It’s okay to make a mess now because we’ll plan to clean it up later. That, in essence, is what the Washington State Legislature passed and Governor Inslee signed into law last week on rural wells.
The new law largely overturns the October 2016 Washington Supreme Court decision in what became known as the Hirst Decision. The court ruled that counties must follow the state’s Growth Management Act; specifically, counties must make sure sufficient water is available, both physical and legal, before zoning rural areas for residential development.
The new law has wonderful language about “projects and actions that will measure, protect, and enhance instream resources and improve watershed functions that support the recovery of threatened and endangered salmonids.” But while local organizations are developing plans followed by review and approval from the state Department of Ecology, rural property owners are pretty much free to drill for and use water regardless of the effects on streamflows, salmon, and other fish. In my view, this law has it backwards: it says it’s okay to make an existing problem worse for a few years in the hope that we can later mitigate the adverse environmental effects.
Why not require mitigation up front? Here are some mitigation suggestions that would prevent problems, rather than require subsequent clean up:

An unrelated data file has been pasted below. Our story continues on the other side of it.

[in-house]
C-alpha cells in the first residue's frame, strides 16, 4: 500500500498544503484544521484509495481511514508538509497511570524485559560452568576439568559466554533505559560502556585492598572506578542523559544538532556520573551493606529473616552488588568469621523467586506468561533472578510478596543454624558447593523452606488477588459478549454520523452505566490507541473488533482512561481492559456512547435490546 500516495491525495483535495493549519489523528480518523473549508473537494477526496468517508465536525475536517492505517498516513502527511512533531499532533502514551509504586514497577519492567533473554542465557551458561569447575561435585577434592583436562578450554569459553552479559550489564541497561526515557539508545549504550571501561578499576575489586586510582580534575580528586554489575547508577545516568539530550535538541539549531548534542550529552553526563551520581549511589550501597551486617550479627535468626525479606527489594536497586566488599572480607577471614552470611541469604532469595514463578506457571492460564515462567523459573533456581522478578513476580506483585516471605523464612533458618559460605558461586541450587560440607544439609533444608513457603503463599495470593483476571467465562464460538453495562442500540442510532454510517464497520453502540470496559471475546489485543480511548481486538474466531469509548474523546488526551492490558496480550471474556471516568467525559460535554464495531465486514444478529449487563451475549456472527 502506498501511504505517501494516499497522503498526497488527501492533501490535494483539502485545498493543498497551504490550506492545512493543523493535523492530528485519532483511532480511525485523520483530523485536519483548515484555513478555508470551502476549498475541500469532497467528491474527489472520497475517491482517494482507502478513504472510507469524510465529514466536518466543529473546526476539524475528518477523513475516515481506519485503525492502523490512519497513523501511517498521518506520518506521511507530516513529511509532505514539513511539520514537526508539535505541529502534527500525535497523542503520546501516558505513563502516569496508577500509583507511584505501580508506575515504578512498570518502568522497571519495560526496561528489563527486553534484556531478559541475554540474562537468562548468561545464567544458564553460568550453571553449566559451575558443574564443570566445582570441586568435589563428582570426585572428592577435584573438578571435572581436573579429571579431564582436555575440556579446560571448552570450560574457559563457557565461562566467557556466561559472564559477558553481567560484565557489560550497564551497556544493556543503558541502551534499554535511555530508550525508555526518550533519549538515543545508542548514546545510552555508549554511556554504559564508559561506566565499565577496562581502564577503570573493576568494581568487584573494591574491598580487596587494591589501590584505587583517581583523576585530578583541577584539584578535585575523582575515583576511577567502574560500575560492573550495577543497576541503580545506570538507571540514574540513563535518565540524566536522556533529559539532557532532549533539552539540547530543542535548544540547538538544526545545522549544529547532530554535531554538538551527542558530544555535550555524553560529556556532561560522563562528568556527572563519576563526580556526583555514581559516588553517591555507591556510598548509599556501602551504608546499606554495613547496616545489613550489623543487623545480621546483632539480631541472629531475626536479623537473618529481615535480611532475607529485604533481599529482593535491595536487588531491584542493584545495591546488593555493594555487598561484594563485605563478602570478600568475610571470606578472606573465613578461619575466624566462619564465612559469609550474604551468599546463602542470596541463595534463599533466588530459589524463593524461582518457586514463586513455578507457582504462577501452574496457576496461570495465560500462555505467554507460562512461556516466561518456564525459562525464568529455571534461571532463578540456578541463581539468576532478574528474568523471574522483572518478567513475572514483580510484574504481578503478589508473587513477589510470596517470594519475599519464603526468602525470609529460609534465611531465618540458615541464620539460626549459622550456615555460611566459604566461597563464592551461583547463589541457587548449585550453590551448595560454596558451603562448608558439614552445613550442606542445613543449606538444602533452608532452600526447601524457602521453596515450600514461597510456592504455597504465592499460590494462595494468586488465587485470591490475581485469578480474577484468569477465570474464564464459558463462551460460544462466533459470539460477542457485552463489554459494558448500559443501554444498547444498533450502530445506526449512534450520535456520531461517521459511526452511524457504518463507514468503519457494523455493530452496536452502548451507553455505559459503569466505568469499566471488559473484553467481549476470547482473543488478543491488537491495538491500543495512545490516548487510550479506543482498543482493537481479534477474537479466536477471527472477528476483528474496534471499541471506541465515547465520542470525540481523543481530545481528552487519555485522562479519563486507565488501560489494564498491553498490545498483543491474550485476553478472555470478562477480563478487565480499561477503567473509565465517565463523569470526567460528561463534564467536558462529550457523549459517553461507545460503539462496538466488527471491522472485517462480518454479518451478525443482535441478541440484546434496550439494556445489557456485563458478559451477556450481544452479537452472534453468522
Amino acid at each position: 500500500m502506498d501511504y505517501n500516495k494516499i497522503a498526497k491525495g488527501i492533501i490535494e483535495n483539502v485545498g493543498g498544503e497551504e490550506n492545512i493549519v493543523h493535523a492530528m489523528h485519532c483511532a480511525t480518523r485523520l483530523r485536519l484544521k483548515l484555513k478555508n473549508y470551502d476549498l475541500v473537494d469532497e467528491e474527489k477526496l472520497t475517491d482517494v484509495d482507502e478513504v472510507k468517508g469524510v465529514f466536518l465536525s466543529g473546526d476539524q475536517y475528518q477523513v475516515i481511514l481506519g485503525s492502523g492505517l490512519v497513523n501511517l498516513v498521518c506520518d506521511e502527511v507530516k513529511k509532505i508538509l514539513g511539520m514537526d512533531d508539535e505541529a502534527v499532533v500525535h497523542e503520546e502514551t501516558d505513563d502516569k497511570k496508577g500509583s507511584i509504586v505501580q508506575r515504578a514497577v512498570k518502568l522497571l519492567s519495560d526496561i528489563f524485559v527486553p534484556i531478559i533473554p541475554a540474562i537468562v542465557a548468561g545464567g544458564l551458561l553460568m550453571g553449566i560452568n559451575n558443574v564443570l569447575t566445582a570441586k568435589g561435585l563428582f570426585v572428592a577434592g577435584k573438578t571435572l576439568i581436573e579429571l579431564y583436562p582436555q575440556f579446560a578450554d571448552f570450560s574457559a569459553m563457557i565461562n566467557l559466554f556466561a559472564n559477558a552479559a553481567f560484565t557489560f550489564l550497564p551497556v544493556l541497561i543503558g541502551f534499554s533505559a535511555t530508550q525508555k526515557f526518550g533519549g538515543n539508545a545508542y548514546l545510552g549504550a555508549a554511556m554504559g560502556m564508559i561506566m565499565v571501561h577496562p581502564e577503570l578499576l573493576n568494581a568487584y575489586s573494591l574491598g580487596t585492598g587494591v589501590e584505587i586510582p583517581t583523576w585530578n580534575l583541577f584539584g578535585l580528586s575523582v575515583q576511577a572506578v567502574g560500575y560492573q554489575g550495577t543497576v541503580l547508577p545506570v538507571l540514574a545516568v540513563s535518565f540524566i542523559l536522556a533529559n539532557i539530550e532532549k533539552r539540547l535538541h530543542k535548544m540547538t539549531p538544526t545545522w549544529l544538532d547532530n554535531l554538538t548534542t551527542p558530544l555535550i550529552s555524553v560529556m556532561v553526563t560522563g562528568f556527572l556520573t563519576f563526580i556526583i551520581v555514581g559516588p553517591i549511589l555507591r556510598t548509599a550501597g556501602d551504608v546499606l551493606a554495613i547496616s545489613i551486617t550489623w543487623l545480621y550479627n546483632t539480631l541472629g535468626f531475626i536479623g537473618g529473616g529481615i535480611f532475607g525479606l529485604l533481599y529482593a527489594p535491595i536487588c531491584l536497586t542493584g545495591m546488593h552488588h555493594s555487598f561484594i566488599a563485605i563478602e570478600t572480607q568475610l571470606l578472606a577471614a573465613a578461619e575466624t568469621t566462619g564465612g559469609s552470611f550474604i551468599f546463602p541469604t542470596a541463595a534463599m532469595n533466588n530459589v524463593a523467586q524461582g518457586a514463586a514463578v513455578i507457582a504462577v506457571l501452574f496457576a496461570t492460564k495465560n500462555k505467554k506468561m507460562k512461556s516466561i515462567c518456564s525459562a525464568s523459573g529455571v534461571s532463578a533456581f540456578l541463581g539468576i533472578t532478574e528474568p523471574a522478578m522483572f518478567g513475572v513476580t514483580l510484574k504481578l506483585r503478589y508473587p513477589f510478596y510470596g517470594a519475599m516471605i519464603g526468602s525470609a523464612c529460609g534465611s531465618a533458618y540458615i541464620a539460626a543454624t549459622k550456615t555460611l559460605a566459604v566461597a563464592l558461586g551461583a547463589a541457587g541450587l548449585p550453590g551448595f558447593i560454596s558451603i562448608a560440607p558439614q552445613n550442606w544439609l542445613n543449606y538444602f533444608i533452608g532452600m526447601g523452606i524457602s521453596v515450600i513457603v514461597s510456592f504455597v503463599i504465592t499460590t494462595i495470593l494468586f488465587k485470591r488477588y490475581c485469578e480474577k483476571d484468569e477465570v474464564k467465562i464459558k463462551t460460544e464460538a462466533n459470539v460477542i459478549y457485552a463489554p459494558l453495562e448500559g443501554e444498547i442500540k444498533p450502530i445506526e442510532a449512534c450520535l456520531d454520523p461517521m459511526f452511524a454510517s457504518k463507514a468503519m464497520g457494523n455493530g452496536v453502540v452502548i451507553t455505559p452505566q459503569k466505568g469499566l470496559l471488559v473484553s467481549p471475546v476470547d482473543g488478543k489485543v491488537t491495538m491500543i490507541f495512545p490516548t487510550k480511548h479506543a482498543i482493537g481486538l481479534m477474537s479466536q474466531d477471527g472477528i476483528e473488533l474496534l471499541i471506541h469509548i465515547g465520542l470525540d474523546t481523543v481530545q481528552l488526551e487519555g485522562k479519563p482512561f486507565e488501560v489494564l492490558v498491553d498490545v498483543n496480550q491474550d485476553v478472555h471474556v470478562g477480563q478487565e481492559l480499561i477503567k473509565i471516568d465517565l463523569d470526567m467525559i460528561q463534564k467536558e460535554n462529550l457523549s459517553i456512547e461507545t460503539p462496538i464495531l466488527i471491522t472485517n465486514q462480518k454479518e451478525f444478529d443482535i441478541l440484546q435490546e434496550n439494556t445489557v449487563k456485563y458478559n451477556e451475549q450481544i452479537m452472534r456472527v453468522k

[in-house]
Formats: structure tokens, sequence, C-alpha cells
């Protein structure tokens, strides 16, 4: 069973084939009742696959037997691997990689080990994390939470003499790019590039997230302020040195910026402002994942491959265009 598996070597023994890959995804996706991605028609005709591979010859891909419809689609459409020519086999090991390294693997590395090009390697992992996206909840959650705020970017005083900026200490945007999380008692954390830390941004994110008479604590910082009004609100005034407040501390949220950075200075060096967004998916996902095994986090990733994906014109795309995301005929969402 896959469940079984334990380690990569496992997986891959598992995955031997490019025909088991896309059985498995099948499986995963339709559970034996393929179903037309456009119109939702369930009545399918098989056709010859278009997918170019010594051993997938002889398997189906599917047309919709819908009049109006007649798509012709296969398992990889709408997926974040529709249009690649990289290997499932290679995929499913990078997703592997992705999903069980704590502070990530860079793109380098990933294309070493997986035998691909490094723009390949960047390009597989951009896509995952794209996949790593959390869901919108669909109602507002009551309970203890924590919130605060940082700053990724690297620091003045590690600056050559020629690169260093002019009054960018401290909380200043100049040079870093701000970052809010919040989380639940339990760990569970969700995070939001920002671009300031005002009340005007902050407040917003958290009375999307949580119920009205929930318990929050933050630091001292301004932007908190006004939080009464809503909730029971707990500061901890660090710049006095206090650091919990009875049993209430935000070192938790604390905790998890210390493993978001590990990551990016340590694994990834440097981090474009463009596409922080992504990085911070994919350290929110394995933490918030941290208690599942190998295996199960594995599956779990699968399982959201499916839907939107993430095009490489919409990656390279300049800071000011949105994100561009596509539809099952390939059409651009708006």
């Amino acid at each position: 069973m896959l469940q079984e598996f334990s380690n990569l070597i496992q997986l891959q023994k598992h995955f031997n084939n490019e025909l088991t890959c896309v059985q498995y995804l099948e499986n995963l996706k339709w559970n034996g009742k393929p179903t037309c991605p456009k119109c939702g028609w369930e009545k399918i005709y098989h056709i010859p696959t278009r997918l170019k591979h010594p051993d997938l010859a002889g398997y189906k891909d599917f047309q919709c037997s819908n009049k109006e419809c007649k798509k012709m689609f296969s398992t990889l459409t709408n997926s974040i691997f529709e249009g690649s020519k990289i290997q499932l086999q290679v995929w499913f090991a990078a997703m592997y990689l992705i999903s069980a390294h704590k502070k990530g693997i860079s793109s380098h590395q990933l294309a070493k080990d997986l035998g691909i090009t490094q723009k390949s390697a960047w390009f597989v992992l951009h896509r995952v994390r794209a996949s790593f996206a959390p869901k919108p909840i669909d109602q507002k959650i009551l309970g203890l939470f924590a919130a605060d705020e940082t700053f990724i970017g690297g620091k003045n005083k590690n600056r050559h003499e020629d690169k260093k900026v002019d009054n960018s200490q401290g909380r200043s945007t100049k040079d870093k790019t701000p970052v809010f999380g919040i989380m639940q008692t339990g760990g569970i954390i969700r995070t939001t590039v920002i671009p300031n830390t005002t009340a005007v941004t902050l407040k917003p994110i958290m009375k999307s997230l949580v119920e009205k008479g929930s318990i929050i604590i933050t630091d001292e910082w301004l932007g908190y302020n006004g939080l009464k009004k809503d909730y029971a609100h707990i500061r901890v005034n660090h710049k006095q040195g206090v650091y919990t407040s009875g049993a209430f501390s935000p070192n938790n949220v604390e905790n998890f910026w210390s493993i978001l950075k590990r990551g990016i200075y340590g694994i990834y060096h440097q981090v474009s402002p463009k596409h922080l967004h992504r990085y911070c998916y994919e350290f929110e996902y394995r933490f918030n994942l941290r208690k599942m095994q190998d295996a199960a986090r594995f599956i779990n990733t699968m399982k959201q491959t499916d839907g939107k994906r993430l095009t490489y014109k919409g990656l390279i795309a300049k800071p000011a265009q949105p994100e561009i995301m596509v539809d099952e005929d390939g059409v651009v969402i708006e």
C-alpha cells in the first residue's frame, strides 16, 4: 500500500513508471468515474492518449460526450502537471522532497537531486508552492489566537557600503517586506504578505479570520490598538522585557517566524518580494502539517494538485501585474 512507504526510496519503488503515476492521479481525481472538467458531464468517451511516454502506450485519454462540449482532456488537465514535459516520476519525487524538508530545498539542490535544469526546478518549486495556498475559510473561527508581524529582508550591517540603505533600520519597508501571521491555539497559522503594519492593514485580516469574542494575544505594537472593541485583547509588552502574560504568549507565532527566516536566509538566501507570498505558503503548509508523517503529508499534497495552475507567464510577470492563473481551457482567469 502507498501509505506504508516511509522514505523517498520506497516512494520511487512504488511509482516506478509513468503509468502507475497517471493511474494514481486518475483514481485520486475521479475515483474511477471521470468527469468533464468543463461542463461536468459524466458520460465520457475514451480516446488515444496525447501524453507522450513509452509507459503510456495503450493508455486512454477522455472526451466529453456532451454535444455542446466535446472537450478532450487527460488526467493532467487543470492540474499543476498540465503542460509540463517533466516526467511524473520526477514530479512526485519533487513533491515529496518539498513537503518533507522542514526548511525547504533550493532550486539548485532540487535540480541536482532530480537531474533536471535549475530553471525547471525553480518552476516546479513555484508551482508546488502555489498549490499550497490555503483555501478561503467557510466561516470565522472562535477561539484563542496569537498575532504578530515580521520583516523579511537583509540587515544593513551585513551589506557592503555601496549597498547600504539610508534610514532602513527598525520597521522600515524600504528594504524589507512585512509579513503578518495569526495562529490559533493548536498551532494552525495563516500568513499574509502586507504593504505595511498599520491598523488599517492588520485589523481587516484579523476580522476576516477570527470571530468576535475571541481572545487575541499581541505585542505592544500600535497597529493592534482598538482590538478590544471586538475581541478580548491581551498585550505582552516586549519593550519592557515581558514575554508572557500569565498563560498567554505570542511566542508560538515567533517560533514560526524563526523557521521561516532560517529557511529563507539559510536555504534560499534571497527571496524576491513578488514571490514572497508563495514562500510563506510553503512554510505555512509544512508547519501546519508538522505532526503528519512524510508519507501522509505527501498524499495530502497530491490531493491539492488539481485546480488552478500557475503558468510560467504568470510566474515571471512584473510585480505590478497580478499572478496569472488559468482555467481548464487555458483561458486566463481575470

- Strict requirements on the water-use efficiency of all household fixtures and appliances,
- Limits (or a ban) on outdoor water use during the critical summer months,
- Extension of pipelines from a nearby water association or district,
- Payment into a mitigation fund to be used to increase water supplies within the particular drainage (e.g., to purchase water-use efficiency measures from others in that basin),
- Storage of water during the winter for use during the summer, e.g., rainwater catchment,
- Use of trucks to deliver water to rural homes during low-streamflow periods, and
- Creation of water markets to allow rural homeowners to purchase existing water rights.
Allowing development to occur willy-nilly in rural areas while Ecology and the local committees deliberate on mitigation strategies is a recipe for environmental disaster – a disaster that could easily have been avoided.